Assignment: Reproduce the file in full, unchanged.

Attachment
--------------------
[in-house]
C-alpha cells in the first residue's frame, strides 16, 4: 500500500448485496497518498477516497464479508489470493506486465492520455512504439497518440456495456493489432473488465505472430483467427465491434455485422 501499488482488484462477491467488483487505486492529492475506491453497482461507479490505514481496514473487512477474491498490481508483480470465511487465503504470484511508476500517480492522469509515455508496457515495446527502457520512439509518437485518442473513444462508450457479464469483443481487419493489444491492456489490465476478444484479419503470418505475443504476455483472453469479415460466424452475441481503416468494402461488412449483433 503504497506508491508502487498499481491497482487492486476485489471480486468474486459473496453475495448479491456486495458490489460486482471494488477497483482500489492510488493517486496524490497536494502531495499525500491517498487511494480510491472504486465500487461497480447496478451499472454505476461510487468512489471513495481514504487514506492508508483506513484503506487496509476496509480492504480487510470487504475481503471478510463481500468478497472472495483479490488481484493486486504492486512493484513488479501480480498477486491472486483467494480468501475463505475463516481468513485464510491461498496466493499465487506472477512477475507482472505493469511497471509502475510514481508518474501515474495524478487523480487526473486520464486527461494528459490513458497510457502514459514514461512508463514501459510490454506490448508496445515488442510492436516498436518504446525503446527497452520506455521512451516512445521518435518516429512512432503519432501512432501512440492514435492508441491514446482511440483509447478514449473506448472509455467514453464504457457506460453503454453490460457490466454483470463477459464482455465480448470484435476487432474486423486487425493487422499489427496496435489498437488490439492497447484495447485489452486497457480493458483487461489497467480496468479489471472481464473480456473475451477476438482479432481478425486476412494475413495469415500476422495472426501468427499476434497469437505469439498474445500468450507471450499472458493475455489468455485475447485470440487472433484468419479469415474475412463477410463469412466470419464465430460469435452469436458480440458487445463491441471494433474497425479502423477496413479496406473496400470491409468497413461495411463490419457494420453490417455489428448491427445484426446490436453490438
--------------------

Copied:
[in-house]
C-alpha cells in the first residue's frame, strides 16, 4: 500500500448485496497518498477516497464479508489470493506486465492520455512504439497518440456495456493489432473488465505472430483467427465491434455485422 501499488482488484462477491467488483487505486492529492475506491453497482461507479490505514481496514473487512477474491498490481508483480470465511487465503504470484511508476500517480492522469509515455508496457515495446527502457520512439509518437485518442473513444462508450457479464469483443481487419493489444491492456489490465476478444484479419503470418505475443504476455483472453469479415460466424452475441481503416468494402461488412449483433 503504497506508491508502487498499481491497482487492486476485489471480486468474486459473496453475495448479491456486495458490489460486482471494488477497483482500489492510488493517486496524490497536494502531495499525500491517498487511494480510491472504486465500487461497480447496478451499472454505476461510487468512489471513495481514504487514506492508508483506513484503506487496509476496509480492504480487510470487504475481503471478510463481500468478497472472495483479490488481484493486486504492486512493484513488479501480480498477486491472486483467494480468501475463505475463516481468513485464510491461498496466493499465487506472477512477475507482472505493469511497471509502475510514481508518474501515474495524478487523480487526473486520464486527461494528459490513458497510457502514459514514461512508463514501459510490454506490448508496445515488442510492436516498436518504446525503446527497452520506455521512451516512445521518435518516429512512432503519432501512432501512440492514435492508441491514446482511440483509447478514449473506448472509455467514453464504457457506460453503454453490460457490466454483470463477459464482455465480448470484435476487432474486423486487425493487422499489427496496435489498437488490439492497447484495447485489452486497457480493458483487461489497467480496468479489471472481464473480456473475451477476438482479432481478425486476412494475413495469415500476422495472426501468427499476434497469437505469439498474445500468450507471450499472458493475455489468455485475447485470440487472433484468419479469415474475412463477410463469412466470419464465430460469435452469436458480440458487445463491441471494433474497425479502423477496413479496406473496400470491409468497413461495411463490419457494420453490417455489428448491427445484426446490436453490438